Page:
Cover image for Women in a world at war : seven dispatches from the front
Women in a world at war : seven dispatches from the front
Gagnon, Madeleine, 1938-
Personal Author:
Publication Information:
Burnaby, B.C. : Talonbooks, [2003]

Physical Description:
319 pages ; 22 cm
General Note:
Translation of: Les femmes et la guerre.
Format :


Call Number
Material Type
Home Location
Item Holds
HQ1233 .G3313 2003 Adult Non-Fiction Central Closed Stacks

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In 1999, poet and novelist Madeleine Gagnon undertook to document the experience of women in the many war zones at the end of a "century of ashes" through their own eyes and in their own words. Her record of those encounters boldly confronts the harshest realities of and asks the most difficult questions about not only the horrors of war, but also the quest for justice, the experience of love and compassion, the inextinguishable hope for the future, and the will tolive--the humanity that endures against all odds.

Travelling to Macedonia, Kosovo, Bosnia, Israel, Palestine, Lebanon, Pakistan, and Sri Lanka, Gagnon talked with women of all ages and social classes: those who fought side-by-side with men in wars of independence; who suffered terrible abuse in war; who lost their men, their homes, their children, their entire families; women working to heal the survivors, and those involved in different peace movements. She explores why women themselves have not found a way to put an end to war, why they continue, from generation to generation, to raise sons who make war and oppress women, what stake women themselves might have in war. And she dares to look within herself for the answers to these questions and for the roots of all conflict, war, and destruction. Elle magazine of France described this book as "sublime ... a long, strange poem that recalls the work of such giants of literary journalism as V.S. Naipaul and Ryszard Kapuscinski.

Author Notes

Madeleine Gagnon
Madeleine Gagnon has made a mark on Quebec literature as a poet, novelist, and non-fiction writer. Since 1969, she has published more than thirty books while at the same time teaching literature in several Quebec universities. Nancy Huston has described Madeleine Gagnon as someone in whom the boundary between inner and outer life is porous; her words are poetry and her ear for the words of others is poetry too. Everything she takes in from the world is filtered, processed, transformed by the insistent rhythms of the songs within her.

Phyllis Aronoff
Phyllis Aronoff lives in Montreal. She has a Master's degree in English literature. The Wanderer , her translation of La Québécoite by Régine Robin, won the 1998 Jewish Book Award for fiction. She and Howard Scott were awarded the 2001 Quebec Writers' Federation Translation Awardfor The Great Peace of Montreal of 1701 . She is currently president of the LTAC.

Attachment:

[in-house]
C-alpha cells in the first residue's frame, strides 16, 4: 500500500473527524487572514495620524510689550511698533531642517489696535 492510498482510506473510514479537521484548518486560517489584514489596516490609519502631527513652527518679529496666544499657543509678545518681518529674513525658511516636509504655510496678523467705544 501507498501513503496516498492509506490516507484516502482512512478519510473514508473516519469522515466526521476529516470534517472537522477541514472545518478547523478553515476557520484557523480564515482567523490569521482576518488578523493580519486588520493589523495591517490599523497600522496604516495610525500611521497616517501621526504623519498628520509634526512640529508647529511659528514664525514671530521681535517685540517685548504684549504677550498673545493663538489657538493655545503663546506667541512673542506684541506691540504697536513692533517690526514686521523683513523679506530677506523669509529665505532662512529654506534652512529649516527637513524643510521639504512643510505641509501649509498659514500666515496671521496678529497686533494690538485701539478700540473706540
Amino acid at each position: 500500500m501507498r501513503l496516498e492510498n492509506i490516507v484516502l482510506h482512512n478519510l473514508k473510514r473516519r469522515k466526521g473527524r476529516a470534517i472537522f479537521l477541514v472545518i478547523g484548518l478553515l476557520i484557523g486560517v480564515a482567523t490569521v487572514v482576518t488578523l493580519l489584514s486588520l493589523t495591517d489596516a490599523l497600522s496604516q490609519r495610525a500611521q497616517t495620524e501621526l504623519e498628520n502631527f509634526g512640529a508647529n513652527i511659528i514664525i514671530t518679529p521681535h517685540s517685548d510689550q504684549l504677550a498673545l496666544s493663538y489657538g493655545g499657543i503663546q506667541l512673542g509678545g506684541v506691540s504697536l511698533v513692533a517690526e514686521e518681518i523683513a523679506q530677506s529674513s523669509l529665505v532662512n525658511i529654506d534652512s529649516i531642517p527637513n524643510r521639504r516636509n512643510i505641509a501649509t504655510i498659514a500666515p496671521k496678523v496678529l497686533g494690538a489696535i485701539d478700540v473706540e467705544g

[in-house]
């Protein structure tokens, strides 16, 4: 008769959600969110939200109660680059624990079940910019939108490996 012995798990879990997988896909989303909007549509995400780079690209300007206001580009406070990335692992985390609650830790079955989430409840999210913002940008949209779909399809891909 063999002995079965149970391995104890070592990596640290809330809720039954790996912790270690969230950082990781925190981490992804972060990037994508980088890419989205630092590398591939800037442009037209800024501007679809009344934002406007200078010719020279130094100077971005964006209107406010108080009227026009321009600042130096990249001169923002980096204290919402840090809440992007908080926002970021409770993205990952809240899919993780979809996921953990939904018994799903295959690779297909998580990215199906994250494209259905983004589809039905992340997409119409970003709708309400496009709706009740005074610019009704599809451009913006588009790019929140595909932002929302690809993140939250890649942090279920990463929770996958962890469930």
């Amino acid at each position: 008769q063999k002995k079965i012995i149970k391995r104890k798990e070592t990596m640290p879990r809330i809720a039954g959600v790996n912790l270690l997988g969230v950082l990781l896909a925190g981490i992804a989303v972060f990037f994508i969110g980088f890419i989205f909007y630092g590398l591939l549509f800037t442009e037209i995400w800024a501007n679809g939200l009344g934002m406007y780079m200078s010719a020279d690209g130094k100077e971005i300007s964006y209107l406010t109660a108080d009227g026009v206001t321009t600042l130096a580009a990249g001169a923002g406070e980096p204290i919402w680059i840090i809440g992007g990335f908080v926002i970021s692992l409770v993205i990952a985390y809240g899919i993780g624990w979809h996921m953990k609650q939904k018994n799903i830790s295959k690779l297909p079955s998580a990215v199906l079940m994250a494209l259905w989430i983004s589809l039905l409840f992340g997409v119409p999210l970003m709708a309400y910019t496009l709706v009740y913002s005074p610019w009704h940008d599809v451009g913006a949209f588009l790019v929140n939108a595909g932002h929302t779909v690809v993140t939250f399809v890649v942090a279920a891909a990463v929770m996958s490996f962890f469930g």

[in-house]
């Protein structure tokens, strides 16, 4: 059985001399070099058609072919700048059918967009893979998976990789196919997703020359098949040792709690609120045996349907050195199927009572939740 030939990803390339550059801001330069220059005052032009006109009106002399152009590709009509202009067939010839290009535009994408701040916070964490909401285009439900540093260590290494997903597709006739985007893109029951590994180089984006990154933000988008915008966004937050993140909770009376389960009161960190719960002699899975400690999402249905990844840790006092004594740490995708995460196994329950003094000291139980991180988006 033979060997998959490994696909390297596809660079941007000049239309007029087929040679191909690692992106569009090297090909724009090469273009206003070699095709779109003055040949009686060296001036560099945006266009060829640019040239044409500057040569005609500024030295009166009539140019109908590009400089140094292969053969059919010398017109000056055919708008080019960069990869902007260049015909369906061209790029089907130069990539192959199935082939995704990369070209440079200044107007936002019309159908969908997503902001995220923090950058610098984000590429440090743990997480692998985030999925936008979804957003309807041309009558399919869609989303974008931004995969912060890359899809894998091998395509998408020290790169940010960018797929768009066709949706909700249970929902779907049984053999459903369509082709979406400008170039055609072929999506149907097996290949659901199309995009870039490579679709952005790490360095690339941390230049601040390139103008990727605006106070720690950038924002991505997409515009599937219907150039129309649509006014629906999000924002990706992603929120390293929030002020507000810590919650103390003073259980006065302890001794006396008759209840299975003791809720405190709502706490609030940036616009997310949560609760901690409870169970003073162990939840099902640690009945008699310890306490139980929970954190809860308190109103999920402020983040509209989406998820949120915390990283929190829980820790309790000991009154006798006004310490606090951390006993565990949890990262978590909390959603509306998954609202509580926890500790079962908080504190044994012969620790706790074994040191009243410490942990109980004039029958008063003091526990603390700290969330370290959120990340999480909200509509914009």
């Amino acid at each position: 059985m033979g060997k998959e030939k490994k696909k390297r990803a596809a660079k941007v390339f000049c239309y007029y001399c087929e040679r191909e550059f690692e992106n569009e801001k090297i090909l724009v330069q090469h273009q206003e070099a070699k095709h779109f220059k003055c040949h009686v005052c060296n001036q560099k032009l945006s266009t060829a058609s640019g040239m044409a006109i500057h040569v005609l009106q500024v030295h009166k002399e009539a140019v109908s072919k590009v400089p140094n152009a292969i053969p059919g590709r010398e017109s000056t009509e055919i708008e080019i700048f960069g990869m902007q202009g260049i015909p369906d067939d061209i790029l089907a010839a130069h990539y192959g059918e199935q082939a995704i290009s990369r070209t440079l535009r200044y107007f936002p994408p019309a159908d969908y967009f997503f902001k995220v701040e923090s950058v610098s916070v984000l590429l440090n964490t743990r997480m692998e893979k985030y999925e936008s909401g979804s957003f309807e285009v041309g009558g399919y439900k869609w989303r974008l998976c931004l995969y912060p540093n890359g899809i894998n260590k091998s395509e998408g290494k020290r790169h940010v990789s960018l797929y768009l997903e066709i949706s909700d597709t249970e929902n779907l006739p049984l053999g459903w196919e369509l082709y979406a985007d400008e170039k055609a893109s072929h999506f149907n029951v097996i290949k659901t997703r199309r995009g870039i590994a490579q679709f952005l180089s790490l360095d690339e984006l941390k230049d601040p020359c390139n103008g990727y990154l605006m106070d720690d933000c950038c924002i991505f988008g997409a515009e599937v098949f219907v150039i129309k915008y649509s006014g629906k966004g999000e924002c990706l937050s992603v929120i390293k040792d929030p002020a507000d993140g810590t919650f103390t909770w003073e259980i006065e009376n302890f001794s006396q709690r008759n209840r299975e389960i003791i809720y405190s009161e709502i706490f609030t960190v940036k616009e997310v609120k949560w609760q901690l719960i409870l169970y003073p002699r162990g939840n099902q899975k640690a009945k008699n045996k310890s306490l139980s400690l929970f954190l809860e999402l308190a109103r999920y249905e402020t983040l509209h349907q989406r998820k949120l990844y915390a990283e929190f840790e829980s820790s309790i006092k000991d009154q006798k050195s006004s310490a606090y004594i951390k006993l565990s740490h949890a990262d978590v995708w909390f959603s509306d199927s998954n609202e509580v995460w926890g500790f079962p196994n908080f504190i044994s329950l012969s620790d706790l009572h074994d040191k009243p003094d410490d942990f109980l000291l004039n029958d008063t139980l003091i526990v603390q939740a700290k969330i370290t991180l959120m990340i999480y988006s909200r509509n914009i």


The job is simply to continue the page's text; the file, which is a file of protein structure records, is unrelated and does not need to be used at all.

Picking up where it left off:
Howard Scott
Howard Scott is a Montreal literary translator who specializes in the genres of fiction and non-fiction. His literary translations include works by Quebec writer Madeleine Gagnon and Quebec science fiction writer Ã%lisabeth Vonarburg. In 1997, Scott received the prestigious Governor General's Translation Award for his work on Louky Bersianik's The Euguelion .

Reviews 1

Library Journal Review

This deeply powerful but often dark work vividly depicts how the horrors of war affect the personal lives of women. French-Canadian writer Gagnon traveled to many of the world's trouble spots, interviewing women from Macedonia, Kosovo, Bosnia and Herzegovina, Israel and Palestine, Pakistan, and Sri Lanka. Representing a variety of ages and social classes, these women reveal firsthand how rape and other atrocities so frequently committed against women are seen as weapons of war. The societal impact is profound: if discovered, these women can never marry and, if married, will be abandoned by their husbands. Each story brings to the forefront the abject cruelty brought about in the name of ethnic cleansing, religion, or political idealism and the impact this has on the women of that country. There is little relief from the stark realism portrayed in this powerful book, but these women's strength and will to survive come through in a dynamic way. Despite the differences among societies, there are many commonalties in the overall attitudes toward women's reproductive, political, and economic rights. An essential component of any women's studies collection, this is also suitable for large public libraries.-Melody Ballard, Washoe Cty. Lib. Syst., Reno, NV (c) Copyright 2010. Library Journals LLC, a wholly owned subsidiary of Media Source, Inc. No redistribution permitted.